Might as well note this milestone: In 1999, The Omega Code stunned the movie world by becoming the first evangelical Christian movie to crack the weekly box-office top ten. Now, in 2015, War Room has become the first such film to reach #1.
The always brilliant Darren Franich had a new article up at Entertainment Weekly over the weekend, in which he took a look at the movies of 1999 — once dubbed “the year that changed movies” by his bosses — and asked how well those films have stood the test of time.
That was the year when everyone thought The Matrix would take the place of Star Wars as a sci-fi myth for our times. That was the year when The Blair Witch Project invented the found-footage horror subgenre and proved the value of viral marketing campaigns. That was the year when young, hip directors like David Fincher, David O. Russell and Spike Jonze produced instant cult hits like Fight Club, Three Kings and Being John Malkovich, all of which came out in October of that year. And so on.
But there was another game-changer released in October 1999 that Franich doesn’t mention — a movie that may be pretty silly but still set a new precedent.
The Exorcist spawned a series of sequels and prequels that couldn’t agree on where its characters had come from or where they were going. Now it seems the same fate has befallen The Omen, which was one of the other big supernatural horror movies from the 1970s.
The original film spawned two big-screen sequels that saw Damien Thorn, the boy destined to become the Antichrist, grow to adulthood. The third film ended with the Second Coming of Christ and the death of the Antichrist at the hands of his lover, but it was followed ten years later by a TV-movie in which we learned that Damien had sired a daughter in whom his creepiness lived on. (Meanwhile, the TV-movie also revealed, no doubt unintentionally, that the Second Coming had had absolutely zero effect on the world, and that things were still ticking along as though nothing had happened.)
The world survived the end of the Mayan calendar yesterday, so we can now turn our attention to other prophecies and predictions regarding the end of the age. One of the most prominent is the premillenial dispensationalism that lies behind the Left Behind franchise, and, right on cue, it was revealed today that the producers of those films — who are currently in the midst of re-booting the series — are talking to Chad Michael Murray about playing Cameron “Buck” Williams, a part that was played in the original trilogy by Kirk Cameron.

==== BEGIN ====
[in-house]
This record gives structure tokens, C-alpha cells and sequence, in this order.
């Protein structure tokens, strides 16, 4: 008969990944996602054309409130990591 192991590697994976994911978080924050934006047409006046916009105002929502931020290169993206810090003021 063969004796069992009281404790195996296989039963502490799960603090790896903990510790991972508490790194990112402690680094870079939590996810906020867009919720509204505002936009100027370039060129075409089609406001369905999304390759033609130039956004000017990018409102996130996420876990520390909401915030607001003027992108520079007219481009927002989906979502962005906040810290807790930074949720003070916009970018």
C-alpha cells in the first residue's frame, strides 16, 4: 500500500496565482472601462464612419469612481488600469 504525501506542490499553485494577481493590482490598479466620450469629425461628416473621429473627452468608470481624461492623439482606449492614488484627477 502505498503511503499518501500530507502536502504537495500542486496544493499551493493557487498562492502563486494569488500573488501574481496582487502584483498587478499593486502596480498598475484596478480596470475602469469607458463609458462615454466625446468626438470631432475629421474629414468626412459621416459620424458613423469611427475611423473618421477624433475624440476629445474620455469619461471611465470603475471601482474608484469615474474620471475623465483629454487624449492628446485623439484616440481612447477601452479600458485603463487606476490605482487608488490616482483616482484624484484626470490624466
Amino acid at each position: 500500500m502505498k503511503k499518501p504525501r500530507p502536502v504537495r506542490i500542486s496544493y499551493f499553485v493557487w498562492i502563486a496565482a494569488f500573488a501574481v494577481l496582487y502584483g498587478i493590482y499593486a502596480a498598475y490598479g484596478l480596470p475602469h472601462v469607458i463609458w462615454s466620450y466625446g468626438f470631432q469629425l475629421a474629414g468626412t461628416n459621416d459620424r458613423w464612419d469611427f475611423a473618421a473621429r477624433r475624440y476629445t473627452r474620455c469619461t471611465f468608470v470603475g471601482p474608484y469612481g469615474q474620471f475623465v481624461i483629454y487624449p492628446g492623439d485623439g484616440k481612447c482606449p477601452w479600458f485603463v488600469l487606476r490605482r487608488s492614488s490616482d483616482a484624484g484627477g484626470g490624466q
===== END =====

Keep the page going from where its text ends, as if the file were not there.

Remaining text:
Most of Murray’s work has been in television, so I am unfamiliar with nearly all of it, though apparently he was in the 2003 remake of Freaky Friday. I note, however, that this is not his first end-times movie; he was also in Megiddo: The Omega Code 2 (2001) as the teenaged younger brother of the Antichrist; Murray’s character eventually grows up to become the American president, as played by Michael Biehn, while the Antichrist, of course, grows up to be played by Michael York, who had starred in the earlier Omega Code (1999).
Many of the books, films, music and TV shows that make up the parallel universe of the Christian entertainment industry are keyed to the idea of Judgment Day. Odd, writes Peter T. Chattaway — the Rapture is a modern concept with virtually no basis in the Bible
Until it was released in theatres in the United States three weeks ago, Left Behind — an apocalyptic thriller filmed in Ontario and based on a best-selling series of novels by evangelical authors Tim LaHaye and Jerry B. Jenkins — was heavily promoted as the breakthrough film that Christian movie buffs had long been waiting for. The eight books in the series to date have sold over 30 million copies, and the film, which stars former teen idol Kirk Cameron as a TV journalist and Flight of the Intruder star Brad Johnson as an airline pilot, reportedly cost $17.4 million to make — though how much of that was spent on promoting the film, and not on the actual production, is a matter of some debate.